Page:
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The Royal Hibernian Military School (1765-1924)
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To China in Nine Months and Seven Ships in 1857

About the 15 March, 1857, the Officer Commanding the 12th Depot Battalion at Athlone received an order from the Horse Guards to prepare a draft of the Depot 59th Regiment, consisting of two companies fully armed and equipped to proceed to Hong Kong to reinforce the Regiment at the station. When the preparation was completed the two companies, nos. 5 and 6, to which latter I belonged, paraded at 9 a.m. on the 25th for inspection by the Colonel Commanding, who made to us a rousing speech, after which we marched to the railway station, where we entrained for Dublin. On arrival at the Knightsbridge terminus, we were marched to the Linen Hall Barracks, where we had some refreshment. When it was reported that the ship was ready for us, we were marched to the north wall, and embarked. As soon as the tide served the vessel steamed out, and the next morning we found ourselves at Liverpool. Immediately after breakfast we disembarked and were marched to Lime Street Station, where we had to wait until 1 o’clock for a train to take us to Manchester to be billeted. On arriving at Manchester the authorities there knew nothing about our billets. We were then ordered to proceed to Warwick to be billeted for the night.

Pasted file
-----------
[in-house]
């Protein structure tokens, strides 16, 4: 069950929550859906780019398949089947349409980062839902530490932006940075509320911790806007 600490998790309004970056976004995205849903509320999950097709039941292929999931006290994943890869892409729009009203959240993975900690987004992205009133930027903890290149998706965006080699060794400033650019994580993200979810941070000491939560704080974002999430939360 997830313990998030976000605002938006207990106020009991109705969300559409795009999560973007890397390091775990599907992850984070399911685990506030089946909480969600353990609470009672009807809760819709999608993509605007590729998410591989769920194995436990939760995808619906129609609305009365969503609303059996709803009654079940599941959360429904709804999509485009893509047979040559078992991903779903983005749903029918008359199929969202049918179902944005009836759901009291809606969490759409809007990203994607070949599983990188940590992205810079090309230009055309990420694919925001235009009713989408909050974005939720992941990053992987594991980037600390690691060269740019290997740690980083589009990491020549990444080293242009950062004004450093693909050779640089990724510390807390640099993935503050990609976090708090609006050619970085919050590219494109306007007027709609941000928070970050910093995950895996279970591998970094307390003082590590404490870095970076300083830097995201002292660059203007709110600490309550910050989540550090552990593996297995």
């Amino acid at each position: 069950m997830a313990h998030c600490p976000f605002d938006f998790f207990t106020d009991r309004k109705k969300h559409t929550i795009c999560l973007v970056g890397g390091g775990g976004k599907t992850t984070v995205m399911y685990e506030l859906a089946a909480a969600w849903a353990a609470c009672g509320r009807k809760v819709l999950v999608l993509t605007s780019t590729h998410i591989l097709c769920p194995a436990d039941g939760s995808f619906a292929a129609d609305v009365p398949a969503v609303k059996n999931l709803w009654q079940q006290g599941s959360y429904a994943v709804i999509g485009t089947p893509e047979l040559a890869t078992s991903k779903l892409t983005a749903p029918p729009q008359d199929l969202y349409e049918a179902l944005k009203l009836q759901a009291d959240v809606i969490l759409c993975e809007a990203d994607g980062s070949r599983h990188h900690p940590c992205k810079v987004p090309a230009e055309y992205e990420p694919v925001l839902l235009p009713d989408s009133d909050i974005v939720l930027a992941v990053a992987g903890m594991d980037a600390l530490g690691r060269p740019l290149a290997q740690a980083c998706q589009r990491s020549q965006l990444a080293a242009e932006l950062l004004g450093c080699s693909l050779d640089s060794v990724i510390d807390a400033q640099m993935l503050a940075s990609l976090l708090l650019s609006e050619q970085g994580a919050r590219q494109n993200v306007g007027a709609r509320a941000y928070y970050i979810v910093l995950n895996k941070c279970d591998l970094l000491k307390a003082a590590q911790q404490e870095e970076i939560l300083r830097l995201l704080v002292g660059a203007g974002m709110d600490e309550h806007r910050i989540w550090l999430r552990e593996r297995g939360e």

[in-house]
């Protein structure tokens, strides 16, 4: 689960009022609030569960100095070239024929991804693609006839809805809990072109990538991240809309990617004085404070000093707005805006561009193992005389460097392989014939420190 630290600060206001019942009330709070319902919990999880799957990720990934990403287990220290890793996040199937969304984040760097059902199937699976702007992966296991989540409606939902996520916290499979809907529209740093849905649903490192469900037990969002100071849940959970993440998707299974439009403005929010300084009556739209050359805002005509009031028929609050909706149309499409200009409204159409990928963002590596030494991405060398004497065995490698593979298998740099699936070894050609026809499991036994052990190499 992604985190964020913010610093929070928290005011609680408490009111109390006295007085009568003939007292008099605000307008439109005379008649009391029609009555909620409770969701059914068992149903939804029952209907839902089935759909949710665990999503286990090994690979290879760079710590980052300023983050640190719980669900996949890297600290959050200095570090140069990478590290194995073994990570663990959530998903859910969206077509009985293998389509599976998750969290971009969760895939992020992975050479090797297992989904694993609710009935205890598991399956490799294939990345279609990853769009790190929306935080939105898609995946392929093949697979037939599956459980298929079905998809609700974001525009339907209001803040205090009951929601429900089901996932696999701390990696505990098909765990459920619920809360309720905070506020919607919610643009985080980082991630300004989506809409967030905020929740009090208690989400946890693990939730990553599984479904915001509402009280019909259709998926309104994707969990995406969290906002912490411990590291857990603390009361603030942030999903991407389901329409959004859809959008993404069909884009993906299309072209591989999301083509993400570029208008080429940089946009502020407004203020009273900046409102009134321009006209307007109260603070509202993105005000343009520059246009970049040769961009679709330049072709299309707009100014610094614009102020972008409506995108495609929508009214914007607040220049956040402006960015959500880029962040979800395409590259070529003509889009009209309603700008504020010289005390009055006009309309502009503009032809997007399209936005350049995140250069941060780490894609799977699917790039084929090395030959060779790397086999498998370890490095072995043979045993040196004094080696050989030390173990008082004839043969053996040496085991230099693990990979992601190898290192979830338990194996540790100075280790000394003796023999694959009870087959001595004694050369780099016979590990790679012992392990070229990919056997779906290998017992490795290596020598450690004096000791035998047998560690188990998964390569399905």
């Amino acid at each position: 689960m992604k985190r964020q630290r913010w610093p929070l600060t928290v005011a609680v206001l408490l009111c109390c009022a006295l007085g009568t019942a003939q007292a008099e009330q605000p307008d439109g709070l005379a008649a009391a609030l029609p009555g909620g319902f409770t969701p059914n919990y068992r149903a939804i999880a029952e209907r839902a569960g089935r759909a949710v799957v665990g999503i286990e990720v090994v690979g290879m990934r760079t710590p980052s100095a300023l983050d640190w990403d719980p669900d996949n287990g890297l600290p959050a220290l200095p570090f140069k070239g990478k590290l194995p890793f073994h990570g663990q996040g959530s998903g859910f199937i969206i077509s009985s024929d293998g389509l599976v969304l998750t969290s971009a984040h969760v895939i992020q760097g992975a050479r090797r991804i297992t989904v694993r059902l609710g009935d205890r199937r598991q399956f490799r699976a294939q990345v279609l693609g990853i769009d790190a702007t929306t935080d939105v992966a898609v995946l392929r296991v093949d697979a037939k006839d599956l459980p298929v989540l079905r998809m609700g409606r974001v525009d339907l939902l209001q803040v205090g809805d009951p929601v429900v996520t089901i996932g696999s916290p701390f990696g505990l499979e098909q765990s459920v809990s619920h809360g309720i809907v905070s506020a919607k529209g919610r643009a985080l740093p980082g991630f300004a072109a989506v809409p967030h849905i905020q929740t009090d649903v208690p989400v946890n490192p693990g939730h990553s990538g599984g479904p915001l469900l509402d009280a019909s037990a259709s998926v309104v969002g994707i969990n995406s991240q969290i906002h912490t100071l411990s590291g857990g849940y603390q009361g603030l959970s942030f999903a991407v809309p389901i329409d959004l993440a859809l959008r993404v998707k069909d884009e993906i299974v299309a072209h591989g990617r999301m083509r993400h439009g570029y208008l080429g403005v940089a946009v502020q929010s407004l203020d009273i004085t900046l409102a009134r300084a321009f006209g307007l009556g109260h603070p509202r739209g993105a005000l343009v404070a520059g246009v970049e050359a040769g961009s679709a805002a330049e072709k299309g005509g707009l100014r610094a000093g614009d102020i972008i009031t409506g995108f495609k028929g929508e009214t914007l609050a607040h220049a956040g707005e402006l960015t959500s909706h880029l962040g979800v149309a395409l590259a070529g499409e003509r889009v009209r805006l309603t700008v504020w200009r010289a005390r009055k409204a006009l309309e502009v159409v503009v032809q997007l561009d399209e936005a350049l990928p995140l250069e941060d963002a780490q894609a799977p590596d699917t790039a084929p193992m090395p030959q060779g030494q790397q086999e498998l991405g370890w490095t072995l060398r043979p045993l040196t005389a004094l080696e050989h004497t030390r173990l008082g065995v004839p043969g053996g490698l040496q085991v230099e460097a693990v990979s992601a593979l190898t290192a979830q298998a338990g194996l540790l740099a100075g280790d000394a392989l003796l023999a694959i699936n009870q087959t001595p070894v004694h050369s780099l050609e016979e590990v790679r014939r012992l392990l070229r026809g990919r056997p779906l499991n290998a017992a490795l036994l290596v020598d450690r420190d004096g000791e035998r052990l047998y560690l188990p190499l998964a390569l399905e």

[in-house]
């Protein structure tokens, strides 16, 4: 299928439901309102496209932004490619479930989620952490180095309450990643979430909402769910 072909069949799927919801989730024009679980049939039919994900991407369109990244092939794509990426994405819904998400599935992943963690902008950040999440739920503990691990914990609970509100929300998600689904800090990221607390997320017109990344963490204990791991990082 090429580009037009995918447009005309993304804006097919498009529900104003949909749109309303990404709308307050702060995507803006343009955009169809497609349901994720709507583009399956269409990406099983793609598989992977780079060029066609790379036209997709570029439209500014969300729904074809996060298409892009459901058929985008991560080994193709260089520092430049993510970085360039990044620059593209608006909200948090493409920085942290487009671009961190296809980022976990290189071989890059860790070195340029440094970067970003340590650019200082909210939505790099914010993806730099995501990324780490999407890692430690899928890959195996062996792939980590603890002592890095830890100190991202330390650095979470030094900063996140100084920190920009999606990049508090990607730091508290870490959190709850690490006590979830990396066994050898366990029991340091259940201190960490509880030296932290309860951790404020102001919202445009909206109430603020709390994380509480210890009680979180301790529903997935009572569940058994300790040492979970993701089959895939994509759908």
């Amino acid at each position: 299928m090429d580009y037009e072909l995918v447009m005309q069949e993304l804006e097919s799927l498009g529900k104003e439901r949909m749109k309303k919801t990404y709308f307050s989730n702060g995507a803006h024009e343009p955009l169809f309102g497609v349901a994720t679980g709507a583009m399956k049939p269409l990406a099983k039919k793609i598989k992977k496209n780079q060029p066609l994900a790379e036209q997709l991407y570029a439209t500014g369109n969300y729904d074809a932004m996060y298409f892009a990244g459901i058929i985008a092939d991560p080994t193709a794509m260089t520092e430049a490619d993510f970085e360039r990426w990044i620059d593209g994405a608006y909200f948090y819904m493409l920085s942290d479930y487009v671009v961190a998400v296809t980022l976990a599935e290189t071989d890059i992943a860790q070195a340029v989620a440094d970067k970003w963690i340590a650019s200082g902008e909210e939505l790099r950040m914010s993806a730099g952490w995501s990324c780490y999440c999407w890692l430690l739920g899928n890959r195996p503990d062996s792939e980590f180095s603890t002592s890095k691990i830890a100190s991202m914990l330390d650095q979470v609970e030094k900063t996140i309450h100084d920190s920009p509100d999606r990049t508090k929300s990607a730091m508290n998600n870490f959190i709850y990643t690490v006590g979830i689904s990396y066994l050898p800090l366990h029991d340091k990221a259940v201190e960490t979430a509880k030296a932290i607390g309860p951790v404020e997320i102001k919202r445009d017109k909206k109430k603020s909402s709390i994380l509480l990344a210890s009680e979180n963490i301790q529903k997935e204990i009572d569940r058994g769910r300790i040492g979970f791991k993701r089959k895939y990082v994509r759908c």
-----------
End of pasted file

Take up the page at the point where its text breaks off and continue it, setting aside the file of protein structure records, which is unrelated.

We arrived there about 11 p.m., and proceeded to our billets and had our dinners. Before being dismissed at the railway station we were ordered to parade next morning at half-past five to entrain for Basingstoke, where we eventually arrived on the 27th March, and stayed in billets until the 30th March, when we left by train for Winchester. After a stay of a week there in barracks we again entrained on the 6th April for Portsmouth. On arriving at the Dockyard, and having handed in ammunition for stowage in the ship’s magazines, we embarked on board H.M.S. Transit and were told off to our messes. We left Portsmouth next day, 7th April, and proceeded to the Needles passage when we encountered a most dense fog; I could not see my hand when I held it close in front of my face. We were obliged to drop anchor for the night. Next morning when getting the anchor up, something caught, but whatever it was it had to give way to the power of the windless. The anchor was brought up and securely "fished", as the nautical saying is. It was afterwards said that one of the flukes of the anchor hammed in between two places of the vessel, causing the temporary stoppage in getting it up. In the mean time we were steaming away, heading down channel. It is one of the duties of the Master-at-Arms in a warship to sound the ship’s well at stated times. In the performance of this duty the Master-at-Arms in sounding the well found four feet of water in it. He immediately reported this to the captain, who thought it an error and told the Master-at-Arms to take soundings again. This done, he reported to the Captain, "four feet six inches of water in the well, sir." The ship was then turned back for Portsmouth. By the time we arrived there the water had increased to eleven feet. All the troops on board, consisting of three companies of the 90th Regiment, two Companies of the 59th Regiment, and two Companies of the Medical Staff Corps were them remover to H.M.S. Bellerophon ‘on the 8th April and the Transit' was taken into dry dock. It may here be stated that the late Sir Garnet Wolseley was a Captain, commanding one of the companies of the 90th Regiment. The Bellerophon was the ship on board of which Napoleon was held a prisoner until he was removed to St. Helena, where he died.